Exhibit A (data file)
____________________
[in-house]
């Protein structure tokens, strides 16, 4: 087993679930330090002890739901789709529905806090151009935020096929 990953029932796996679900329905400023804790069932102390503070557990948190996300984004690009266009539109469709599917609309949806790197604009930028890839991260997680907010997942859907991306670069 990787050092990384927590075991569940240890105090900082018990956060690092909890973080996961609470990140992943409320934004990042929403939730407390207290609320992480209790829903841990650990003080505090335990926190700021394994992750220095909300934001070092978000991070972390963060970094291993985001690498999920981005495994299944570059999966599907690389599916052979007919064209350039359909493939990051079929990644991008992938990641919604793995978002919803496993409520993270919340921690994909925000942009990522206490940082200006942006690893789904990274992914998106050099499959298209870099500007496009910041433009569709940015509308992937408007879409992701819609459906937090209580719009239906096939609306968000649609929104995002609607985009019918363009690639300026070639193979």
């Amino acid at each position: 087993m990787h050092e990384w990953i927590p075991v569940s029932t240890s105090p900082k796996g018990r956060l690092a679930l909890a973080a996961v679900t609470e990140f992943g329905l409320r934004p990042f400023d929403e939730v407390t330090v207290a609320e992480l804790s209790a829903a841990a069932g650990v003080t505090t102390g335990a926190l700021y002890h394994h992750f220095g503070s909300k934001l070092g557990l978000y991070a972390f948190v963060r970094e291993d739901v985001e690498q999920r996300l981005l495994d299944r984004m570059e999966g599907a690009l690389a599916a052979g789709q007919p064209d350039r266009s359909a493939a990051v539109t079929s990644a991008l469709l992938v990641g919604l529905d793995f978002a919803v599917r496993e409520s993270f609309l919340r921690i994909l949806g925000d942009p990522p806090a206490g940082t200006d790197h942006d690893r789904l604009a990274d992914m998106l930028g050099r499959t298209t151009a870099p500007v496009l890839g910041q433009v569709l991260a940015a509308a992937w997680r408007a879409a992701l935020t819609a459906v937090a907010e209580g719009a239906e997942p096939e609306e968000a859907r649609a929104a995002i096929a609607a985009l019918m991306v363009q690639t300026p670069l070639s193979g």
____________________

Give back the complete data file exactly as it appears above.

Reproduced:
[in-house]
């Protein structure tokens, strides 16, 4: 087993679930330090002890739901789709529905806090151009935020096929 990953029932796996679900329905400023804790069932102390503070557990948190996300984004690009266009539109469709599917609309949806790197604009930028890839991260997680907010997942859907991306670069 990787050092990384927590075991569940240890105090900082018990956060690092909890973080996961609470990140992943409320934004990042929403939730407390207290609320992480209790829903841990650990003080505090335990926190700021394994992750220095909300934001070092978000991070972390963060970094291993985001690498999920981005495994299944570059999966599907690389599916052979007919064209350039359909493939990051079929990644991008992938990641919604793995978002919803496993409520993270919340921690994909925000942009990522206490940082200006942006690893789904990274992914998106050099499959298209870099500007496009910041433009569709940015509308992937408007879409992701819609459906937090209580719009239906096939609306968000649609929104995002609607985009019918363009690639300026070639193979």
């Amino acid at each position: 087993m990787h050092e990384w990953i927590p075991v569940s029932t240890s105090p900082k796996g018990r956060l690092a679930l909890a973080a996961v679900t609470e990140f992943g329905l409320r934004p990042f400023d929403e939730v407390t330090v207290a609320e992480l804790s209790a829903a841990a069932g650990v003080t505090t102390g335990a926190l700021y002890h394994h992750f220095g503070s909300k934001l070092g557990l978000y991070a972390f948190v963060r970094e291993d739901v985001e690498q999920r996300l981005l495994d299944r984004m570059e999966g599907a690009l690389a599916a052979g789709q007919p064209d350039r266009s359909a493939a990051v539109t079929s990644a991008l469709l992938v990641g919604l529905d793995f978002a919803v599917r496993e409520s993270f609309l919340r921690i994909l949806g925000d942009p990522p806090a206490g940082t200006d790197h942006d690893r789904l604009a990274d992914m998106l930028g050099r499959t298209t151009a870099p500007v496009l890839g910041q433009v569709l991260a940015a509308a992937w997680r408007a879409a992701l935020t819609a459906v937090a907010e209580g719009a239906e997942p096939e609306e968000a859907r649609a929104a995002i096929a609607a985009l019918m991306v363009q690639t300026p670069l070639s193979g």